Industry-Specific Experience

Most corporate trainers also have industry-specific experience in the fields in which they work. This is especially important in more technical fields, where you truly need to have an in-depth understanding of how things work to effectively train.

The good news is that about every industry needs corporate trainers—so if you have experience in any industry or field, you may already have the in-depth knowledge that a company is looking for in a corporate trainer.

Tips for Becoming a Corporate Trainer

Working as a corporate trainer requires a lot of discipline and dedication, especially if you decide to pursue an advanced degree to set yourself apart from the competition. There are some specific tips to remember as you work toward your career goals.

1. Identify Your Industry

Start by deciding what industry you may see yourself working in down the road. While it may seem early to narrow this down, the reality is that most companies looking to hire corporate trainers want a candidate with specific career experience. They want trainers who have been in the shoes of their trainees and understand the kinds of learning styles, techniques and methods that will deliver the most effective training.

Not sure where to begin? Think about some industries where you already have experience. If you have a bachelor’s degree in a specific field, this is a natural starting point for many. However, the possibilities are limitless; any field in which you have proven work experience is fair game, and some corporate trainers even work in other roles within their chosen industry before they work their way up to human resources or trainer positions.

2. Research the Industry and Companies

Once you’ve narrowed down the industry in which you’d like to work, it’s a good idea to do a little more independent research into the types of corporate training jobs available in that industry. Take some time to browse current job postings for these positions and the types of companies that are hiring. Examine the exact roles, duties and responsibilities that you will be expected to take on in this type of work. This will help

you get a better feel for what to expect when you start applying for corporate training jobs and prepare you for your future work.

3. Gain Experience in the Industry

Next, it’s time to focus on gaining relevant experience both in your industry of choice and as a trainer. If you already have a bachelor’s degree in a field that’s related to your chosen industry, then working jobs within that industry will be useful. Many people will start out in entry-level positions and work their way up the ladder over the course of several years, but this will depend on your own level of experience and motivation.

Whenever possible, look for opportunities to gain experience that’s related to leading and training. For example, you might take on the role of a mentor to new employees within your department, or you might even host some training sessions for clients or customers. Any amount of experience demonstrating teaching or otherwise training others can be put on your resume to help you get noticed when it’s time to start applying for actual corporate training jobs.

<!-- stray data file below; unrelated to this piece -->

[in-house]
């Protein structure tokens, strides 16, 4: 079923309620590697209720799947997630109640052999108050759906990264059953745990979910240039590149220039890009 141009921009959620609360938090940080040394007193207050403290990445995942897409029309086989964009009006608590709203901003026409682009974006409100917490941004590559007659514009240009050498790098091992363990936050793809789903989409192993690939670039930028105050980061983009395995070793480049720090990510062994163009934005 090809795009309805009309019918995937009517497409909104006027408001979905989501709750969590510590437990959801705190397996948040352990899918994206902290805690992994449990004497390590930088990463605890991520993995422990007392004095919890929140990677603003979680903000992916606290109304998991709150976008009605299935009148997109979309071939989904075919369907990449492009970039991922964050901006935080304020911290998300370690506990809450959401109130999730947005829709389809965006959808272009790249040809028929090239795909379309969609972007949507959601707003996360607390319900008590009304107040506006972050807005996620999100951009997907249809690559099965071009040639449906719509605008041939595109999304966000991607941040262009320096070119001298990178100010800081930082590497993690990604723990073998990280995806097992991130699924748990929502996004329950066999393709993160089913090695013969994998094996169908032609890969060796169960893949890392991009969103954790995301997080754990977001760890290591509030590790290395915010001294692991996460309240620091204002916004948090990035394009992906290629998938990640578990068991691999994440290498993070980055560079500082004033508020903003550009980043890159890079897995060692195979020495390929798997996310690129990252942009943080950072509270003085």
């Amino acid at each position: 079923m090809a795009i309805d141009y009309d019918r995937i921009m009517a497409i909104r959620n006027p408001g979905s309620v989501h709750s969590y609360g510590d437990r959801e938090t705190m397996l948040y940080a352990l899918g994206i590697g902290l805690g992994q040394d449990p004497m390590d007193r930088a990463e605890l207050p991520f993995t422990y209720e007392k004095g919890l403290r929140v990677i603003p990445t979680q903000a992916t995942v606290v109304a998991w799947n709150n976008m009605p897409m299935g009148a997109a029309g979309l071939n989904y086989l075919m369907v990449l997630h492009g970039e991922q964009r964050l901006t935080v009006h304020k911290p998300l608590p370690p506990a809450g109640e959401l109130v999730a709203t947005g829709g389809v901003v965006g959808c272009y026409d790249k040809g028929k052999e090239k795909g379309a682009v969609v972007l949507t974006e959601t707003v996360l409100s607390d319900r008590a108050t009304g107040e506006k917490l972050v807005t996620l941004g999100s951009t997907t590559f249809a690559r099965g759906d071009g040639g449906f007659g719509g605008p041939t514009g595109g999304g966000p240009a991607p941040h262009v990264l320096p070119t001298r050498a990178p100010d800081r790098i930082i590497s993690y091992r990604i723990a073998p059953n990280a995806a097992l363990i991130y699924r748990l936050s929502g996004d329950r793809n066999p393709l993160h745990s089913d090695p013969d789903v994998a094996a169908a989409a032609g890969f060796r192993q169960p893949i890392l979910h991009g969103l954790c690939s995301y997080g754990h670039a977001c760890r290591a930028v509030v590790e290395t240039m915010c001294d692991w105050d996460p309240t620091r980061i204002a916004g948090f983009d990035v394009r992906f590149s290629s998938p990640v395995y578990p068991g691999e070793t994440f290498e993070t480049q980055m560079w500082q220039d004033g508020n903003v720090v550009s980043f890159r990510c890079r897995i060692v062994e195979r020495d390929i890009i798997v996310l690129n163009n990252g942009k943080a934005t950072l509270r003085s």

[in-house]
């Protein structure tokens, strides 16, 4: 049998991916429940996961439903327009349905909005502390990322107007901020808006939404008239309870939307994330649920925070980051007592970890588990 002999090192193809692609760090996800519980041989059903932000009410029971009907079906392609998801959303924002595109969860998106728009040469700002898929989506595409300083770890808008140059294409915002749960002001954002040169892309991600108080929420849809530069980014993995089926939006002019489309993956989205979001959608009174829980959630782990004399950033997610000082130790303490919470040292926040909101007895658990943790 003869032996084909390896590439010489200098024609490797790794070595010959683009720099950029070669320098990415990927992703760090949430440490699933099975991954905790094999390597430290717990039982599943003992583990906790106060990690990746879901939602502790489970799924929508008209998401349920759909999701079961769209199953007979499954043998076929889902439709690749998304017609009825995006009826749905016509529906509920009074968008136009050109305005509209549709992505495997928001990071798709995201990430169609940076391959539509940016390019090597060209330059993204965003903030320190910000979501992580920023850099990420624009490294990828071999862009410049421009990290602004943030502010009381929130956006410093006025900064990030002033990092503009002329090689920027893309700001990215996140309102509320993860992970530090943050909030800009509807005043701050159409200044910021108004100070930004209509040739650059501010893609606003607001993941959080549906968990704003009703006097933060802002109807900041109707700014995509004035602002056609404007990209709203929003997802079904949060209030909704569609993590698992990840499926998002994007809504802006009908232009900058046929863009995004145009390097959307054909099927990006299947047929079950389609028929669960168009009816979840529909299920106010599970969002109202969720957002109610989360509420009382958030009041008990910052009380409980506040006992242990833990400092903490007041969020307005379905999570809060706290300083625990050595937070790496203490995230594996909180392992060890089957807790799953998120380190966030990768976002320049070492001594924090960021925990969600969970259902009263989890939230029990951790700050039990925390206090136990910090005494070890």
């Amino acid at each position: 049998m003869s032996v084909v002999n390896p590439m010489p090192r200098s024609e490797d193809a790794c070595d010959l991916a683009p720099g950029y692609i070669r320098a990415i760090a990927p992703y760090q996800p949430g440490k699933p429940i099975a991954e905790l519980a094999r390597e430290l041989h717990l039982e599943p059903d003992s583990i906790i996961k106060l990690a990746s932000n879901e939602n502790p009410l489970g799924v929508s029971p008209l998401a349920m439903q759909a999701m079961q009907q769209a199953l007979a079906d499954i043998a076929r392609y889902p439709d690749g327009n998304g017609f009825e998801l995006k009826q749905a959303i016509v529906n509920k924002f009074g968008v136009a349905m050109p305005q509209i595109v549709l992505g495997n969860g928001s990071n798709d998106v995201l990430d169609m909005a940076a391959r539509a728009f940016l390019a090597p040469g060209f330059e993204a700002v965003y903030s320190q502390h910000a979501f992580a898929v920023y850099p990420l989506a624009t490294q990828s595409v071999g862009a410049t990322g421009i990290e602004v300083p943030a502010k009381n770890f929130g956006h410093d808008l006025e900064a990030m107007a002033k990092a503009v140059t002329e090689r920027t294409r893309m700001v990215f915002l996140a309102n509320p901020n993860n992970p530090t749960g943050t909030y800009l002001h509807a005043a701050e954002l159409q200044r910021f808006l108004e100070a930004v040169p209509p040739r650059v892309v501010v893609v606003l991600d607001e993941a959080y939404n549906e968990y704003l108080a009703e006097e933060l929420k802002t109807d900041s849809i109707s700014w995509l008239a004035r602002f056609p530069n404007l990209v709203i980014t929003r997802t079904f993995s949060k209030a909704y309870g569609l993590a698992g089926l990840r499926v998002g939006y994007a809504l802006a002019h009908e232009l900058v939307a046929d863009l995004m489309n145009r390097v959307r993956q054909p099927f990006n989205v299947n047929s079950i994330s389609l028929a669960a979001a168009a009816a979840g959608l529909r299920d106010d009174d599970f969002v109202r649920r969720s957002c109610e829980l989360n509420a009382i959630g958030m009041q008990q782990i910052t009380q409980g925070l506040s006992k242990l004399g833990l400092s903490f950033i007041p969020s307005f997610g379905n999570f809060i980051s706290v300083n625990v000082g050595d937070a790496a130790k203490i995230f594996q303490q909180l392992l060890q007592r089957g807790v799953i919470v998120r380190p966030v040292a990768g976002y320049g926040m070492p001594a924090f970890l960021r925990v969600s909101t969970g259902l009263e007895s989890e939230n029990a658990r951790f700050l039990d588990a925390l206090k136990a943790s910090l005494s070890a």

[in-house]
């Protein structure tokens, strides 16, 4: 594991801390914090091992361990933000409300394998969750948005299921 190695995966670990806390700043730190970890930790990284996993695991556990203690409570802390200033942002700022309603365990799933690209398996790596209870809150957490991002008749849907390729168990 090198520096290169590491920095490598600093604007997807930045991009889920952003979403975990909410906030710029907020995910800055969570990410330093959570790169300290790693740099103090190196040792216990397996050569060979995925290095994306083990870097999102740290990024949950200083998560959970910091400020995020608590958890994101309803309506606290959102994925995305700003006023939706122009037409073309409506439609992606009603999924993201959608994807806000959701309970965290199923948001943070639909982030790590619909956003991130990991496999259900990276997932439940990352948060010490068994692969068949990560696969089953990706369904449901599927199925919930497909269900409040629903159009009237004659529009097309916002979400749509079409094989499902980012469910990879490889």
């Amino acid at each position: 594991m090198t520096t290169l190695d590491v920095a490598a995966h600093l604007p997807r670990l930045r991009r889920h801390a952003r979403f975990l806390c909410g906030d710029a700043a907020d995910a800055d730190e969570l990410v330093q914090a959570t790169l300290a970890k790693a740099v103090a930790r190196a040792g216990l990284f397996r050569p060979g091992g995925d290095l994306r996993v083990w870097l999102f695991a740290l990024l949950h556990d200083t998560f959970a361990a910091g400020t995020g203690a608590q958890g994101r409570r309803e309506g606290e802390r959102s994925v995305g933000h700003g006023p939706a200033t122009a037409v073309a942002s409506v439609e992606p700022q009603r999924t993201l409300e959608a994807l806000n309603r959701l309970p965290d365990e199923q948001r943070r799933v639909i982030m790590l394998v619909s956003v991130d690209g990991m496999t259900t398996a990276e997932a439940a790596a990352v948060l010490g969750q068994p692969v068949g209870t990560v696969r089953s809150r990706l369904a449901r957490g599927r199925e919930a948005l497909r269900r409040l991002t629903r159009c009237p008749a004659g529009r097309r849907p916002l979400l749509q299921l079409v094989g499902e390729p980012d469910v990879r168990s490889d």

4. Seek Roles in Professional Development or HR

Ideally, you’ll end up obtaining a master’s degree or other advanced degree in instructional design, curriculum development, or a related field to best prepare for a career in corporate training. However, even without an advanced degree, you may be able to take on roles within your current place of employment that will prepare you for work as a corporate trainer.

For instance, training is often a task reserved for those in human resources—and you usually don’t need an advanced degree to work in human resources. If possible, you might consider pursuing advancement from an entry-level or other position to a human resources role that will allow you to assist with scheduling, training and collaborating with other corporate trainers. The same goes for companies with open professional development roles.

Working in HR or professional development is a natural segue for many professionals into corporate training roles, so this can be a great step to take toward your future career goals.

5. Develop People and Public Speaking Skills

Take time to assess and improve upon your people skills, teaching, and public speaking abilities. Much of your work as a corporate trainer will hinge on your ability to get up and present complex information to a large group of people, so having these skills will set you (and your trainees) up for success.

Take advantage of opportunities to hone these skills, whether it’s a public speaking class at a local college or even an opportunity to present some information to a supervisor or board. The more you practice, the better you’ll get, and the easier public speaking will become.

Ready to Begin Your Corporate Training Journey?

Corporate trainers make a very real difference in employee performance improvement and the ability of businesses to meet their short- and long-term company goals. Working as a corporate trainer can be a challenging yet rewarding experience for those who have both the formal experience and soft skills to succeed in this field.

If you’re interested in working as a corporate trainer and already hold a bachelor’s degree, it may be time to differentiate yourself with a master’s degree or even a doctorate in a related field. At Keiser University Graduate School, we’re proud to offer a number of advanced degrees to help you set yourself apart—including master’s degrees in both business and education. We also offer an excellent Doctor of Education degree that can prepare you for the challenges of a corporate training career.

Ready to learn more about any of the programs offered by Keiser University? Get in touch with a graduate admissions counselor today to request more information!